Three steps to becoming LGBTQ+ inclusive all year round

With Pride Month in full swing, Lynne Hardman shares three ways organisations can ensure support for the LGBTQ+ community all year round.

Pride Month is here and we should all take the opportunity to celebrate and acknowledge those who take the lead in LGBTQ+ activism.

While many companies will be changing their logos to incorporate the rainbow flag as a symbol of solidarity, support for the LGBTQ+ community should extend far beyond this. It is employers' responsibility to empower this often underrepresented group year-round, not just for the month of June.

According to Amnesty International, transgender people can face up to 50 to 60 instances of micro-aggression, or casual discrimination, a day. Some of that will be happening in the workplace.

More support for the community is still needed. There is a world of difference between changing colours on the website and creating a culture where everyone feels safe and has an equal opportunity to succeed.

Here are three ways organisations can actively show support for the LGBTQ+ community and prevent Pride Month from becoming a box-ticking exercise.

1. Assume nothing and demonstrate support

Using inclusive language and putting pronouns in our bio and email signatures is a simply way to promote inclusivity.

Do not make assumptions. For example, rather than asking how somebody met their husband/wife, "how did you meet your partner?" is a more inclusive question and does not make assumptions about their sexuality. But proceed with respect: first, ask yourself how you would feel if someone asked you that question.

We can also think about how we signal to people that our workplaces are places of acceptance all year round, not only during Pride Month. For example, adding Pride memorabilia such as trans flag mugs or stickers to shared spaces can show that the office is a welcoming and safe space.

2. Ensure mission statements and policies are updated

Employers must have a clear mission statement outlining their support with measurable outcomes that hold the company accountable.

Policies should be updated so they are inclusive of LGBTQ+ employees, ensuring that they align with the UN standards of conduct. Communicating detail on updated policies, expectations and consequences for not adhering to them is also critical.

All employees need to understand what discrimination and bullying look like. Unfortunately, according to the TUC, seven out of 10 LGBT workers have experienced at least one type of sexual harassment at work, with two-thirds of those harassed not reporting it. To change this, we need to make sticking up for a co-worker and reporting inappropriate behaviour "business as usual".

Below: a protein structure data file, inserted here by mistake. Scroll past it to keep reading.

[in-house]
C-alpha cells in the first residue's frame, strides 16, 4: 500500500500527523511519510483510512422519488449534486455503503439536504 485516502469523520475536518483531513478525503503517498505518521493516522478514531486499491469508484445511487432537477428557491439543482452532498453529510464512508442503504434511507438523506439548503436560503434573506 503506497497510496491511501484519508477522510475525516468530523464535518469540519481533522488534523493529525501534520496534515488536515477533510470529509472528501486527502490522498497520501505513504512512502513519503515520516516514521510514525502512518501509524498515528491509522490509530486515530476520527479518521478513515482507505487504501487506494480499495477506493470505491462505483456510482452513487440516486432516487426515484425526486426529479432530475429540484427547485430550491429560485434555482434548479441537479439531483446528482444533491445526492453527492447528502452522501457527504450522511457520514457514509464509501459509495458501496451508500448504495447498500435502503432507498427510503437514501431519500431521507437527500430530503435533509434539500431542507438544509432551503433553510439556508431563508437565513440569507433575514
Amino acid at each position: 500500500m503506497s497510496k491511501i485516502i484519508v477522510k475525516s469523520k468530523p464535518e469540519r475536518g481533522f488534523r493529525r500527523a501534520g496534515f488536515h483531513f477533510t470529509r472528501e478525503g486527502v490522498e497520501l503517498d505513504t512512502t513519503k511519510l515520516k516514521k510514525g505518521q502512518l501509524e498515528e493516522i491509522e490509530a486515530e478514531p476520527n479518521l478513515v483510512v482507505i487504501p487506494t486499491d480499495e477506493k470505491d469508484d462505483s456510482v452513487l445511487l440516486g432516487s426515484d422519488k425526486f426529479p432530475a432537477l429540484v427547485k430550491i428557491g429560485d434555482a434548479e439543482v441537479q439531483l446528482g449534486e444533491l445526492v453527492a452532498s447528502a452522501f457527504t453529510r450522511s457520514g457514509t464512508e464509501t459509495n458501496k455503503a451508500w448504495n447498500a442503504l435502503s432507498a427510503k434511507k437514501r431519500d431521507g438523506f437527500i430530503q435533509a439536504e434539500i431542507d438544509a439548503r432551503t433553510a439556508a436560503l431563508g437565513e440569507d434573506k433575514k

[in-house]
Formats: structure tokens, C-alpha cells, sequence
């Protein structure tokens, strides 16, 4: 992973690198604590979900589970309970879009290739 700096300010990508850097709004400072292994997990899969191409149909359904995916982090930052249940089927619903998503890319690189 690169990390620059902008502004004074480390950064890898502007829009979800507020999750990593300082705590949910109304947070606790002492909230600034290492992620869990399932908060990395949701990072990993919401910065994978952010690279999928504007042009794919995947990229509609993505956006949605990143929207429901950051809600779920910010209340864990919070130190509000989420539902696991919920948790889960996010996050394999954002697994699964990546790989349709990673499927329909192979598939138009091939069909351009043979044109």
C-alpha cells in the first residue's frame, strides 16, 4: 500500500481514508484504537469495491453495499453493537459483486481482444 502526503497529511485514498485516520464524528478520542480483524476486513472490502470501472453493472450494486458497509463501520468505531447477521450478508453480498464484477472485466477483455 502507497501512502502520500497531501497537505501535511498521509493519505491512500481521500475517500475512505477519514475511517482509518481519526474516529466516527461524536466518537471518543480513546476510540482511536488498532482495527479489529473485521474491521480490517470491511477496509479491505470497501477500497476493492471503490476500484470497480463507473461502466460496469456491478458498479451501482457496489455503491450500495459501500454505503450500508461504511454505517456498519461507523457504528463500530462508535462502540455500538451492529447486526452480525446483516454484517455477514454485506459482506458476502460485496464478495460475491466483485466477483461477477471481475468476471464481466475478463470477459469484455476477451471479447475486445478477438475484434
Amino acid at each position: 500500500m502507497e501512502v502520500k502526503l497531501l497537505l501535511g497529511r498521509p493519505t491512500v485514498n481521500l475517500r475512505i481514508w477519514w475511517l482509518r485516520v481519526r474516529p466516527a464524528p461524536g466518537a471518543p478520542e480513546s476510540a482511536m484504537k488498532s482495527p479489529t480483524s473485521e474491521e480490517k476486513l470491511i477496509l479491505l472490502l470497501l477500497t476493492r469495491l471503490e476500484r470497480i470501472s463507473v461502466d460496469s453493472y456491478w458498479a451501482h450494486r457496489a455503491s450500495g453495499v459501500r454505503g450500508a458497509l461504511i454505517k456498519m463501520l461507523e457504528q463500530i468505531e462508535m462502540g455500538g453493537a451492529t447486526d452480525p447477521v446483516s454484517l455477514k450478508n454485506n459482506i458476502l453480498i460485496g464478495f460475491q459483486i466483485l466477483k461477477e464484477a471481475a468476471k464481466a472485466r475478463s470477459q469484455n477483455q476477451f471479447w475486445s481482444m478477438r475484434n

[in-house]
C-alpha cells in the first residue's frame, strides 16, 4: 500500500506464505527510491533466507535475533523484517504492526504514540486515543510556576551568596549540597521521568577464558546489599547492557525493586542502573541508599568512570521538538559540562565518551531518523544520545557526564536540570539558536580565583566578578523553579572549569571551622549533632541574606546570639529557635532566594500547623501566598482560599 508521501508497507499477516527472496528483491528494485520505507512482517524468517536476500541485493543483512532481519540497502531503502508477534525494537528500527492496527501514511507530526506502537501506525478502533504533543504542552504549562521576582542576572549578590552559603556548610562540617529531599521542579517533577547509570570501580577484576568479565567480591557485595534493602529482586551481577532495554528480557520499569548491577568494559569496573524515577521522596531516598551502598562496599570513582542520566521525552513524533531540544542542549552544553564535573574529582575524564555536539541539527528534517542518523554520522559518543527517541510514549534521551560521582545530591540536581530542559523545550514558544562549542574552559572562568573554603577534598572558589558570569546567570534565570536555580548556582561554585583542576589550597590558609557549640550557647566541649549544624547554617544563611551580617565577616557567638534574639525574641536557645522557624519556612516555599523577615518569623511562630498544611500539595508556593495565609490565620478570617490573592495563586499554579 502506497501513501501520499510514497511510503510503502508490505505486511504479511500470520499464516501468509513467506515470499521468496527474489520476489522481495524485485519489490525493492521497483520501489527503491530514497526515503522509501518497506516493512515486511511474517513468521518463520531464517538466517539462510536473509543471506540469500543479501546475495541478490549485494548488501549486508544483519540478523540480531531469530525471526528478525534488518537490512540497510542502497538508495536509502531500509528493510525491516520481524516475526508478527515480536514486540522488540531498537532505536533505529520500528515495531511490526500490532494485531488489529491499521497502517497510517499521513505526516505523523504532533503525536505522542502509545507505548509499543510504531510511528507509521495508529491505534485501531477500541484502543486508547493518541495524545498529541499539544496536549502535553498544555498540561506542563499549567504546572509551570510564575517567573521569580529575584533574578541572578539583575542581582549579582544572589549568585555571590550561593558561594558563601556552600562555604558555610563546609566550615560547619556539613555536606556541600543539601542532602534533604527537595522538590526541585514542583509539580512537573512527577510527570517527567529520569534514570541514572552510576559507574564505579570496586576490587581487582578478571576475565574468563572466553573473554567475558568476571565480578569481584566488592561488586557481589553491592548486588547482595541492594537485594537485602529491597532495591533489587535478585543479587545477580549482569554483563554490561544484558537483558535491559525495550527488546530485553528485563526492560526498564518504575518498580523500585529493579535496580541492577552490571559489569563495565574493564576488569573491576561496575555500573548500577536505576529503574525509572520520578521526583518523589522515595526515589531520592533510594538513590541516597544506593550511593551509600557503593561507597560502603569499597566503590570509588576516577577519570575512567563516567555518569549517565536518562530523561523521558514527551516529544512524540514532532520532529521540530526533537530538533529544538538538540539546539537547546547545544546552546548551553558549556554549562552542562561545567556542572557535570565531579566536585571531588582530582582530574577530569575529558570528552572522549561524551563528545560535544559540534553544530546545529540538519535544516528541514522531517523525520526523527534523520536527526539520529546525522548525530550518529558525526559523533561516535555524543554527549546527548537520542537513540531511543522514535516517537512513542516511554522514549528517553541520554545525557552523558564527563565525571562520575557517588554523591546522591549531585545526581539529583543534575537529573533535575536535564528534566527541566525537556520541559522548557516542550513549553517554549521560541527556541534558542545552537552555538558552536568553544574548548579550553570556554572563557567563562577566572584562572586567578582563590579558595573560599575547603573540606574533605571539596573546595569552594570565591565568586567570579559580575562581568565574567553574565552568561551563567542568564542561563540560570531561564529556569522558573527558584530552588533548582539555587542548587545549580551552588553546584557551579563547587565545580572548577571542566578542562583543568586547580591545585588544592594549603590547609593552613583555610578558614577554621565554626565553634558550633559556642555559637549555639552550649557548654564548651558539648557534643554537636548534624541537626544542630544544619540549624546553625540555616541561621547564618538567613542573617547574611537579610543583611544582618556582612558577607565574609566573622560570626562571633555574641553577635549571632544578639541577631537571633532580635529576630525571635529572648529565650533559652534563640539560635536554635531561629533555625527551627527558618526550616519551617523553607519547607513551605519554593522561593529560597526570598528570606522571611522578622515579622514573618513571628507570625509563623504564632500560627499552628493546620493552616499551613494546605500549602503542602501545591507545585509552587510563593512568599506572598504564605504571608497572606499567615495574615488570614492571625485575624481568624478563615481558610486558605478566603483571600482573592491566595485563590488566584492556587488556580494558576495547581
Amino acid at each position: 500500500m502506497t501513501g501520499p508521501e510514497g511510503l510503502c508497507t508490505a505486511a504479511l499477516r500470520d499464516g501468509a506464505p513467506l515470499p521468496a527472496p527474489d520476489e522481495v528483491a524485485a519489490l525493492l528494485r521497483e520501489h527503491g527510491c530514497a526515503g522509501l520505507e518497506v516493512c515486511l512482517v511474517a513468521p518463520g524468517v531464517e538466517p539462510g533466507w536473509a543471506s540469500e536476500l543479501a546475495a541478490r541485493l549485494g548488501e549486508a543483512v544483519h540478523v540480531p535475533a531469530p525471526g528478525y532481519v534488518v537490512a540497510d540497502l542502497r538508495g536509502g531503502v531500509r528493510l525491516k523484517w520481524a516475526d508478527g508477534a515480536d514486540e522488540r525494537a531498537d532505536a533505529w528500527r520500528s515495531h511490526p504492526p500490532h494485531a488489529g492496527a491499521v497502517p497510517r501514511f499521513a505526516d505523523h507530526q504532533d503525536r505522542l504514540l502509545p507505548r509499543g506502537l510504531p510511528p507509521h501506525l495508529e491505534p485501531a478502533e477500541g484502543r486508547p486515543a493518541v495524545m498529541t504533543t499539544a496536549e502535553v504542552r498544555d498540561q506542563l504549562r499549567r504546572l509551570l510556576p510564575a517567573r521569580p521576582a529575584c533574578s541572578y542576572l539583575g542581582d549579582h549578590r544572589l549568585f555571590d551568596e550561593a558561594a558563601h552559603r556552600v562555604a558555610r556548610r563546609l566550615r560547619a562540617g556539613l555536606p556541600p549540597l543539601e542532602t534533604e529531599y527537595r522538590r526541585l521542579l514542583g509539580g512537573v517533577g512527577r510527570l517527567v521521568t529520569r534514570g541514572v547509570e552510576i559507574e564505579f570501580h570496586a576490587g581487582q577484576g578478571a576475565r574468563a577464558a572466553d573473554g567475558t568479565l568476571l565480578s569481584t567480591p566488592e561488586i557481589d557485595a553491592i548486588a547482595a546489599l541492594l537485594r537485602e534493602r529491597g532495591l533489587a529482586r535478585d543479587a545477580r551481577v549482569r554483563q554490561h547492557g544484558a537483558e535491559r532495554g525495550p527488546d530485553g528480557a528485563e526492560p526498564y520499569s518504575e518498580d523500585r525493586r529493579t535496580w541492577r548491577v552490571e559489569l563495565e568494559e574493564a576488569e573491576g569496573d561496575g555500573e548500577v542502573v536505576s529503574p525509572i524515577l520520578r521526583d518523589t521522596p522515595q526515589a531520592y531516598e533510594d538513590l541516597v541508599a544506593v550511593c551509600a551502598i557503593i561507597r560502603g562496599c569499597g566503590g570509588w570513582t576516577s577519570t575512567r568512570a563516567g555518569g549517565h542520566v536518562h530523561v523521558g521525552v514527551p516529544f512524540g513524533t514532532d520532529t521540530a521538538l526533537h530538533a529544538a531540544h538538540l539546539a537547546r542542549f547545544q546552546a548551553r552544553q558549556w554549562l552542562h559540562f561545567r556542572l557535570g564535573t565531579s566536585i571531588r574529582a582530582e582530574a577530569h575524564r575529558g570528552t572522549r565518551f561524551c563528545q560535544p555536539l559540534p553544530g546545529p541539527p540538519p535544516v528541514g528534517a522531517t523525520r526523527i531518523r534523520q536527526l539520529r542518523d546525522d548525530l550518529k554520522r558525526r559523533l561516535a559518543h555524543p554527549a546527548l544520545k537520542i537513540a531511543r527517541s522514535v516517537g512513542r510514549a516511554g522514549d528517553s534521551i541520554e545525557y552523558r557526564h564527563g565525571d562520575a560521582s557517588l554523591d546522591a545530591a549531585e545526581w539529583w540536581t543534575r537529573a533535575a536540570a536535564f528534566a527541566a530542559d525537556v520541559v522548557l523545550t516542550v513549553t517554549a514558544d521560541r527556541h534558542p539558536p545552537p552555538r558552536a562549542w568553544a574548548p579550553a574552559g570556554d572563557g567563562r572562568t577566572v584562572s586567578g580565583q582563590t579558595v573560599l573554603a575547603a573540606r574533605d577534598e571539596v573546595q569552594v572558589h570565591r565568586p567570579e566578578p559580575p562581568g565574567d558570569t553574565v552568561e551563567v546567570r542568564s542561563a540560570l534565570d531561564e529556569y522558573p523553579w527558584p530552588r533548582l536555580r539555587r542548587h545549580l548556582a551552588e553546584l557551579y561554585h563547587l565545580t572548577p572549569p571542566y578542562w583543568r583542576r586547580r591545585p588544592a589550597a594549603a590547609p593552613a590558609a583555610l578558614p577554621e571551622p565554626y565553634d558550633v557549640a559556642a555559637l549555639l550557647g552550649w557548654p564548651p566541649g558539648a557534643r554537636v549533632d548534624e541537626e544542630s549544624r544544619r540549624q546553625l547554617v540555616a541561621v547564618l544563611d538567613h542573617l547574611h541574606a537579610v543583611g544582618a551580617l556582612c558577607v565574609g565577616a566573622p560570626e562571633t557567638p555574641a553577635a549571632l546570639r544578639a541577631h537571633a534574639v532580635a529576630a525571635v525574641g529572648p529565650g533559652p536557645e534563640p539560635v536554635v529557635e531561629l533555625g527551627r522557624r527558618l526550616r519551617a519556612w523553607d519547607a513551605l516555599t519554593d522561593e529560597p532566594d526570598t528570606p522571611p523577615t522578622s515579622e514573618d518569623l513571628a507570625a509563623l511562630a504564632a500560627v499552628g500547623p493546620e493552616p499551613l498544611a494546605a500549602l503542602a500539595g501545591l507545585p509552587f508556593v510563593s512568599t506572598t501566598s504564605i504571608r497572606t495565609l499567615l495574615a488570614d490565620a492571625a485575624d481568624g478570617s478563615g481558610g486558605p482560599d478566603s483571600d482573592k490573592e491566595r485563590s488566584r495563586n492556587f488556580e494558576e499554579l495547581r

3. Proactively include the LGBTQ+ community in wellbeing and coaching programmes

Organisations should incorporate awareness and assistance of the LGBTQ+ community in their wellbeing and coaching programmes.

According to the National Alliance on Mental Illness, LGB adults are more than twice as likely to experience mental health issues, and transgender people are nearly four times as likely. It is for this reason that mental health and wellbeing programmes must also be designed with LGBTQ+ employees in mind. For example, if an employee is transitioning, providing a mental health ambassador or a peer support programme can be of benefit.

The most progressive organisations recognise the value in embedding a coaching culture, which can also help address diversity challenges. Two specific areas include:

Coaching through the hiring process to ensure unconscious bias is managed, diversity is sought, and a progressive culture is maintained. Anglia Ruskin University has found LGBTQ+ applicants are 5% less likely to be offered a job interview than heterosexual applicants with comparable skills and experience. Everyone is terrific at hiring people "like us". Recruitment teams and managers should be supported to look past the immediate culture fit that comes with hiring through traditional networking paths and to see the benefits of diversity and diverse views.

Personal coaching to help address the unique challenges LGBTQ+ team members face in their careers. According to McKinsey's Women in the Workplace research, LGBTQ+ women are more underrepresented in business than women generally and face an increased sense of "onlyness". Furthermore, many transgender employees face unique obstacles to their career progression and performance, and six LGBTQ+ men in 20 believe that their sexual orientation will negatively affect their career advancement at work. All of this doesn't stop any LGBTQ+ employee from having work aspirations. Coaching focused on development and support ensures an individual can overcome barriers and achieve the goals they set for themselves.

Let us all celebrate the powerful symbol of Pride this month but know the onus of action and change falls on everyone all year round, not just when the company logo becomes a beautiful rainbow.